Brian Lara once called K L Rahul the 'prettiest batsman to watch in world cricket.'
But it hasn't been an easy ride for the swashbuckling opener. Now, in striking form against Australia and New Zealand, and with his recent appointment as captain of the Kings XI Punjab team, 2020 looks like the year Rahul delivers on his promise.
On the cover of this month's GQ India issue, Rahul reveals how each marking on his body has a story to tell, from his arms, back and all the way to his legs.
'Without much prompting, Kannur Lokesh Rahul rolls up his fashionably torn and faded jeans to show the tattoos on his leg,' writes Arun Janardhan in GQ India. 'There is one for every place he has visited -- for example, a compass to mark a trip to Australia, a horseshoe from Milan, a dagger engraved in Miami.'
'"I got my parents' names tattooed a long time ago. They were getting paranoid about how many tattoos I was getting, so I got their names and they never said anything after that," he says, offering a rare smile,' Janardhan writes in the cover story, with Rahul's photographs shot by Manasi Sawant.
A year ago, Rahul was pilloried for his comments on Koffee With Karan. Both Rahul and Hardik Pandya, his partner on Karan's couch, were suspended by the BCCI and fined Rs 20 lakh each.
'"Now, after a year, when people say 'time heals', 'everything happens for the best' etc, these cliched lines start to feel true",' Rahul tells Janardhan in GQ India. '"I personally needed a hit like that to wake up and know which direction I'm going in. I realised I wasn't good at anything else [except cricket]. I was too far into this, I'd chosen what I have to do and I had to give it everything".'
'"From there, my focus became better. It made me stronger and more disciplined".'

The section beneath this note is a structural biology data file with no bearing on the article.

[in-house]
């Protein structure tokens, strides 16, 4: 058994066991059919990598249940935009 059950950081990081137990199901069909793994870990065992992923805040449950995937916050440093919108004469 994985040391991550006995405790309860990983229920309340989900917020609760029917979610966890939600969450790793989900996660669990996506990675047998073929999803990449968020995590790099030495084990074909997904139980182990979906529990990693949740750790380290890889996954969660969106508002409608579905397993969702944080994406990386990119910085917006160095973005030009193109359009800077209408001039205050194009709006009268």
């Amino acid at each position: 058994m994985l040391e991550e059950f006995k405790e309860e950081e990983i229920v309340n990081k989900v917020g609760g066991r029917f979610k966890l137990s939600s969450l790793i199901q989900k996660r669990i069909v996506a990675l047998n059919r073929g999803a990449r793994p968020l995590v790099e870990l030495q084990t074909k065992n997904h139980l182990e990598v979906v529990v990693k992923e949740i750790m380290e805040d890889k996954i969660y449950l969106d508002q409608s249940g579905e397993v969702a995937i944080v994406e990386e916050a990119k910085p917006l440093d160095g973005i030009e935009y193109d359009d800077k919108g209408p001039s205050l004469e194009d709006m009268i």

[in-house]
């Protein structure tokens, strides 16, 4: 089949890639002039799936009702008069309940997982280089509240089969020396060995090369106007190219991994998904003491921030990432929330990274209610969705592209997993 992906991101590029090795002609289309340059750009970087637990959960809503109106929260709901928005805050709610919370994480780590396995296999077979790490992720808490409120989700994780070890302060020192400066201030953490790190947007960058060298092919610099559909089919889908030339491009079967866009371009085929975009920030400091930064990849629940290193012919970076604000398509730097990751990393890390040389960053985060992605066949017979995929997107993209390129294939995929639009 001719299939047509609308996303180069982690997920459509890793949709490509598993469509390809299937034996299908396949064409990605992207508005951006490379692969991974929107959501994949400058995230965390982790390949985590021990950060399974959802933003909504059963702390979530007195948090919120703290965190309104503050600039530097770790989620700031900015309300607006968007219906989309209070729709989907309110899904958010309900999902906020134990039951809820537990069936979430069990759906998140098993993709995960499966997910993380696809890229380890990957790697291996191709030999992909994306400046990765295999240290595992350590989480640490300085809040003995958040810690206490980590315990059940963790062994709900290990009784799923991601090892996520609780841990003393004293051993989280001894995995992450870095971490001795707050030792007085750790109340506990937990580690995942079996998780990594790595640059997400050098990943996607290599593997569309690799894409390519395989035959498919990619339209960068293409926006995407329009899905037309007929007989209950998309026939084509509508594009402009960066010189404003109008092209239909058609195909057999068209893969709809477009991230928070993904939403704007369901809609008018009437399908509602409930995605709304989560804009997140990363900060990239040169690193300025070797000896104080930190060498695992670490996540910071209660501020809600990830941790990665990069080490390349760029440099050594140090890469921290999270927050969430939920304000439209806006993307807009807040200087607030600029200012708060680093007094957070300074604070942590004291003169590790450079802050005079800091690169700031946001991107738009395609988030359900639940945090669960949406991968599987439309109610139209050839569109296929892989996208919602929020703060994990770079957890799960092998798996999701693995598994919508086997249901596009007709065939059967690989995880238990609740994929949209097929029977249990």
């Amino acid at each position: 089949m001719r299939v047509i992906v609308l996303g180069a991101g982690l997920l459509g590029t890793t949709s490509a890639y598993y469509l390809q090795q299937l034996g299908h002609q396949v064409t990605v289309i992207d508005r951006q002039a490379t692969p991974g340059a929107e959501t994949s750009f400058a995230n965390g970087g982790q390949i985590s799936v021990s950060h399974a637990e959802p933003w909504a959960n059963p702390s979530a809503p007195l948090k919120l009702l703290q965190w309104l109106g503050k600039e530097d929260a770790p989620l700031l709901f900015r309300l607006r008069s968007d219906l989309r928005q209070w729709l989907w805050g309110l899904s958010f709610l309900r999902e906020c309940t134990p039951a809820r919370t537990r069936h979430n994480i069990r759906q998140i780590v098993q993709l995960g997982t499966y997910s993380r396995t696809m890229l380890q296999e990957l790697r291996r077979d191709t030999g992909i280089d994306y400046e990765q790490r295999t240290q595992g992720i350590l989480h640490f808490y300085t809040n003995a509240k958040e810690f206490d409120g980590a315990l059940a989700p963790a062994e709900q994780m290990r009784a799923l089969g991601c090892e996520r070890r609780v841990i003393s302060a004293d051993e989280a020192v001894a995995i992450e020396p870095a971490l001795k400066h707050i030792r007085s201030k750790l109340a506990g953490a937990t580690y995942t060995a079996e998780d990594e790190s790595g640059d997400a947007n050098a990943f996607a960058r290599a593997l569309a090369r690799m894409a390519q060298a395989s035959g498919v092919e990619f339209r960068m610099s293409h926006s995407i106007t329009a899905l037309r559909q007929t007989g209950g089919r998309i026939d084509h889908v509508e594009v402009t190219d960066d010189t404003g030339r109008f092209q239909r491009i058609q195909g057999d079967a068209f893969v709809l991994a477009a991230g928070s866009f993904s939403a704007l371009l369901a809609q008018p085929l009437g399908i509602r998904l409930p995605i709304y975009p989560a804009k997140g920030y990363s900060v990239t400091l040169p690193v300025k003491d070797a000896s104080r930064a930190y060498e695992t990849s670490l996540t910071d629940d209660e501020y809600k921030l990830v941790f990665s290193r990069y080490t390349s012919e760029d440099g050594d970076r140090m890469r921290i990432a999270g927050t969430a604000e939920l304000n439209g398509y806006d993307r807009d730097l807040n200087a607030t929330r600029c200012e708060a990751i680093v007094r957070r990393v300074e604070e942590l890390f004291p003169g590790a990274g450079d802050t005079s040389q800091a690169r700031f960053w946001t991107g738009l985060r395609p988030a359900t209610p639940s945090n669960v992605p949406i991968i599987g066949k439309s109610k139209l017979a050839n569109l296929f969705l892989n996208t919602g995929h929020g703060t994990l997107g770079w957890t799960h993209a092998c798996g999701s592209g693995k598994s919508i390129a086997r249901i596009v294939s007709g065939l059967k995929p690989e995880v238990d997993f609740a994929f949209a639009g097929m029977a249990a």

Janardhan notes that Rahul 'speaks in soft tones with only the occasional hint of a smile.'
'"I've worked hard on my poker face. What people see on TV is someone who's not expressive. I'm focussed on the game and stick to doing that. I'm happy having two different personalities",' Rahul tells Janardhan, adding that he 'likes to expand KL to stand for a self-motivating "King Lion".'
His parents, both professors who live in Suratkal near Mangaluru, Janardhan says, would like Rahul to complete his B Com, 'because no amount of international fame can beat the basic necessity of a college degree.'
'"I have a job and I play cricket for my country, but that doesn't seem to keep them happy",' Rahul tells Janardhan. '"That's how we were raised -- education makes you sensible, to know [the difference between] what is right and wrong".'
'He paints a bleak picture of what a cricketer's life is like -- training, practice, gym, room service and lots of Netflix,' notes Janardhan.
'"We can't show everybody how hard it is to represent the country... We've had to work our asses off to get to where we are. We value it",' Rahul says in the GQ India feature. '"We have this beautiful opportunity -- God has been kind -- where we can afford to go to places where we can have fun and do things away from cricket. People don't like that. They want us to have fun, but not in the public eye. We don't want to let life pass us by -- we won't be 25 again".'